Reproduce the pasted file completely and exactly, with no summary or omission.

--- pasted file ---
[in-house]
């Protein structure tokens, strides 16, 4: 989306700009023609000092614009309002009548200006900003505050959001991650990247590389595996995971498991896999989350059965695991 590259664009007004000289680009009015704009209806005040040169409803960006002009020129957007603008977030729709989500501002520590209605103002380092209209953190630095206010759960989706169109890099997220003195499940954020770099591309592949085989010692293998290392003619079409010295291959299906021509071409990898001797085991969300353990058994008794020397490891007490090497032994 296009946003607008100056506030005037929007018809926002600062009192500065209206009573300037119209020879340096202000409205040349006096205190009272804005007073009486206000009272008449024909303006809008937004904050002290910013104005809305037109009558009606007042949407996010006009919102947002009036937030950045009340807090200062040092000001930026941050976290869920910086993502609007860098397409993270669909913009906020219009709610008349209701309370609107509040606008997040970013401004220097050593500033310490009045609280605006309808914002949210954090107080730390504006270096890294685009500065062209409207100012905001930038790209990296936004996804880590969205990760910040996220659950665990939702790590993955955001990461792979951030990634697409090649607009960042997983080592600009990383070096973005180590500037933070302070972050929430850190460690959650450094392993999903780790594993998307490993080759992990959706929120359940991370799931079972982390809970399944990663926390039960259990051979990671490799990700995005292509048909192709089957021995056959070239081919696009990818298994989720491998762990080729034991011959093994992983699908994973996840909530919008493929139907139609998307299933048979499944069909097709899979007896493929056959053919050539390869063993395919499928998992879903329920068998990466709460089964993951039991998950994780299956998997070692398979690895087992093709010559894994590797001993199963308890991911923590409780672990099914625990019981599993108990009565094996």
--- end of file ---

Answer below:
[in-house]
């Protein structure tokens, strides 16, 4: 989306700009023609000092614009309002009548200006900003505050959001991650990247590389595996995971498991896999989350059965695991 590259664009007004000289680009009015704009209806005040040169409803960006002009020129957007603008977030729709989500501002520590209605103002380092209209953190630095206010759960989706169109890099997220003195499940954020770099591309592949085989010692293998290392003619079409010295291959299906021509071409990898001797085991969300353990058994008794020397490891007490090497032994 296009946003607008100056506030005037929007018809926002600062009192500065209206009573300037119209020879340096202000409205040349006096205190009272804005007073009486206000009272008449024909303006809008937004904050002290910013104005809305037109009558009606007042949407996010006009919102947002009036937030950045009340807090200062040092000001930026941050976290869920910086993502609007860098397409993270669909913009906020219009709610008349209701309370609107509040606008997040970013401004220097050593500033310490009045609280605006309808914002949210954090107080730390504006270096890294685009500065062209409207100012905001930038790209990296936004996804880590969205990760910040996220659950665990939702790590993955955001990461792979951030990634697409090649607009960042997983080592600009990383070096973005180590500037933070302070972050929430850190460690959650450094392993999903780790594993998307490993080759992990959706929120359940991370799931079972982390809970399944990663926390039960259990051979990671490799990700995005292509048909192709089957021995056959070239081919696009990818298994989720491998762990080729034991011959093994992983699908994973996840909530919008493929139907139609998307299933048979499944069909097709899979007896493929056959053919050539390869063993395919499928998992879903329920068998990466709460089964993951039991998950994780299956998997070692398979690895087992093709010559894994590797001993199963308890991911923590409780672990099914625990019981599993108990009565094996």